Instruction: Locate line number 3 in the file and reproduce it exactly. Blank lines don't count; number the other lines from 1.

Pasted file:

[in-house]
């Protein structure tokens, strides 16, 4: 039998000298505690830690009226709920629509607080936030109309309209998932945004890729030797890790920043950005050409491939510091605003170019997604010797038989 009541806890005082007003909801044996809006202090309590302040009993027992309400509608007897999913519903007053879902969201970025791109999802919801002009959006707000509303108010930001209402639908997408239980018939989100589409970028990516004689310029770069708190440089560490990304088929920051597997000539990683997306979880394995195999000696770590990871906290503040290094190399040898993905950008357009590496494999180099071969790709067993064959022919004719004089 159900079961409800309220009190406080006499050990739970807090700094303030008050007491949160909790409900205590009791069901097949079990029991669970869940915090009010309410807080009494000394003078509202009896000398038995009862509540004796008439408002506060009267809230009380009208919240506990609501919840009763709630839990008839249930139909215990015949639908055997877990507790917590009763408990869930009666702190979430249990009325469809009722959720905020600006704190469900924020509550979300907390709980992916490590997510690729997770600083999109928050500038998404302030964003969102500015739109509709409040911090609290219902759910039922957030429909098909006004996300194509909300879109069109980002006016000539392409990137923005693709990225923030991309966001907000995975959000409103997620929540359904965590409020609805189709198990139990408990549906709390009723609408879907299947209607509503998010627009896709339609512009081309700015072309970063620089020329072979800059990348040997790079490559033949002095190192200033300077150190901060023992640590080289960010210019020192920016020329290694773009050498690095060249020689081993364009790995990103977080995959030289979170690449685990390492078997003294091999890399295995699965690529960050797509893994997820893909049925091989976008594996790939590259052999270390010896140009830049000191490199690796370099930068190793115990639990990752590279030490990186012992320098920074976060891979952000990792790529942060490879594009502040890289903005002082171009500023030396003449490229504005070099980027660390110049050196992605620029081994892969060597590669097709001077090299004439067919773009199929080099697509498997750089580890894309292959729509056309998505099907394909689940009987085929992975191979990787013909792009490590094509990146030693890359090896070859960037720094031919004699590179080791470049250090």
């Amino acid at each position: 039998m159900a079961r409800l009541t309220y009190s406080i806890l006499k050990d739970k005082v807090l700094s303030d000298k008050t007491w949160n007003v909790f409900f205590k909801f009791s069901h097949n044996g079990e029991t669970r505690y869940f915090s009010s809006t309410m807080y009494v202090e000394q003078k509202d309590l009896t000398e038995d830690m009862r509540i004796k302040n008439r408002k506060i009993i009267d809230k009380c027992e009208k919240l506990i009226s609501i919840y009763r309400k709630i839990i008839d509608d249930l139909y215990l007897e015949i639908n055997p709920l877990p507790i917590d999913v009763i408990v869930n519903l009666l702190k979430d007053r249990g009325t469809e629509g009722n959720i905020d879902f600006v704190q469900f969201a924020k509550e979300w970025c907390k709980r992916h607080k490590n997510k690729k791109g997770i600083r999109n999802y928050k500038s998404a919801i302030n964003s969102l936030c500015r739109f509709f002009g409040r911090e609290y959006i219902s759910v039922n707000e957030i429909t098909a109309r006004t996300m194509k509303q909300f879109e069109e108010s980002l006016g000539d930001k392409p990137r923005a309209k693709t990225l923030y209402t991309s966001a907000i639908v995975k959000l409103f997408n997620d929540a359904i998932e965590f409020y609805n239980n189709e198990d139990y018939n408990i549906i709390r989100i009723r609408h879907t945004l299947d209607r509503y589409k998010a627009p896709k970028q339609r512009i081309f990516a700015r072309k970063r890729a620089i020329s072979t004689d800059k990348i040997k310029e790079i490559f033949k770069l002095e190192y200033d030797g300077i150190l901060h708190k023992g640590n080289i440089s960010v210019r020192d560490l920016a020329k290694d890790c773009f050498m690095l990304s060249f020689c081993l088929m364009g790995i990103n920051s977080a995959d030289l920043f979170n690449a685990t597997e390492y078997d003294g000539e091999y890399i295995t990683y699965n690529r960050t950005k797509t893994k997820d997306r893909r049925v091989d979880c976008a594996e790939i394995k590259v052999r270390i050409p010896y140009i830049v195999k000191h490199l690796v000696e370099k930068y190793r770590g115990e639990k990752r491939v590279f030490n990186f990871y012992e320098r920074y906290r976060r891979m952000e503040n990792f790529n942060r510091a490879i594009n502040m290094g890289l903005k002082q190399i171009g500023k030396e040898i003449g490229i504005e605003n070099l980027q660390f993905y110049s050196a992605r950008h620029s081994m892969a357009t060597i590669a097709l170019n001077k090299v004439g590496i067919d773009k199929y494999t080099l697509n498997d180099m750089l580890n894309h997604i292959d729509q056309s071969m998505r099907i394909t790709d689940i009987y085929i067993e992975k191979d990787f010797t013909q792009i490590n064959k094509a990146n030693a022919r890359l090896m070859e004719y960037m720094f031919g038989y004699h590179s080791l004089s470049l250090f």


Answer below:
């Amino acid at each position: 039998m159900a079961r409800l009541t309220y009190s406080i806890l006499k050990d739970k005082v807090l700094s303030d000298k008050t007491w949160n007003v909790f409900f205590k909801f009791s069901h097949n044996g079990e029991t669970r505690y869940f915090s009010s809006t309410m807080y009494v202090e000394q003078k509202d309590l009896t000398e038995d830690m009862r509540i004796k302040n008439r408002k506060i009993i009267d809230k009380c027992e009208k919240l506990i009226s609501i919840y009763r309400k709630i839990i008839d509608d249930l139909y215990l007897e015949i639908n055997p709920l877990p507790i917590d999913v009763i408990v869930n519903l009666l702190k979430d007053r249990g009325t469809e629509g009722n959720i905020d879902f600006v704190q469900f969201a924020k509550e979300w970025c907390k709980r992916h607080k490590n997510k690729k791109g997770i600083r999109n999802y928050k500038s998404a919801i302030n964003s969102l936030c500015r739109f509709f002009g409040r911090e609290y959006i219902s759910v039922n707000e957030i429909t098909a109309r006004t996300m194509k509303q909300f879109e069109e108010s980002l006016g000539d930001k392409p990137r923005a309209k693709t990225l923030y209402t991309s966001a907000i639908v995975k959000l409103f997408n997620d929540a359904i998932e965590f409020y609805n239980n189709e198990d139990y018939n408990i549906i709390r989100i009723r609408h879907t945004l299947d209607r509503y589409k998010a627009p896709k970028q339609r512009i081309f990516a700015r072309k970063r890729a620089i020329s072979t004689d800059k990348i040997k310029e790079i490559f033949k770069l002095e190192y200033d030797g300077i150190l901060h708190k023992g640590n080289i440089s960010v210019r020192d560490l920016a020329k290694d890790c773009f050498m690095l990304s060249f020689c081993l088929m364009g790995i990103n920051s977080a995959d030289l920043f979170n690449a685990t597997e390492y078997d003294g000539e091999y890399i295995t990683y699965n690529r960050t950005k797509t893994k997820d997306r893909r049925v091989d979880c976008a594996e790939i394995k590259v052999r270390i050409p010896y140009i830049v195999k000191h490199l690796v000696e370099k930068y190793r770590g115990e639990k990752r491939v590279f030490n990186f990871y012992e320098r920074y906290r976060r891979m952000e503040n990792f790529n942060r510091a490879i594009n502040m290094g890289l903005k002082q190399i171009g500023k030396e040898i003449g490229i504005e605003n070099l980027q660390f993905y110049s050196a992605r950008h620029s081994m892969a357009t060597i590669a097709l170019n001077k090299v004439g590496i067919d773009k199929y494999t080099l697509n498997d180099m750089l580890n894309h997604i292959d729509q056309s071969m998505r099907i394909t790709d689940i009987y085929i067993e992975k191979d990787f010797t013909q792009i490590n064959k094509a990146n030693a022919r890359l090896m070859e004719y960037m720094f031919g038989y004699h590179s080791l004089s470049l250090f």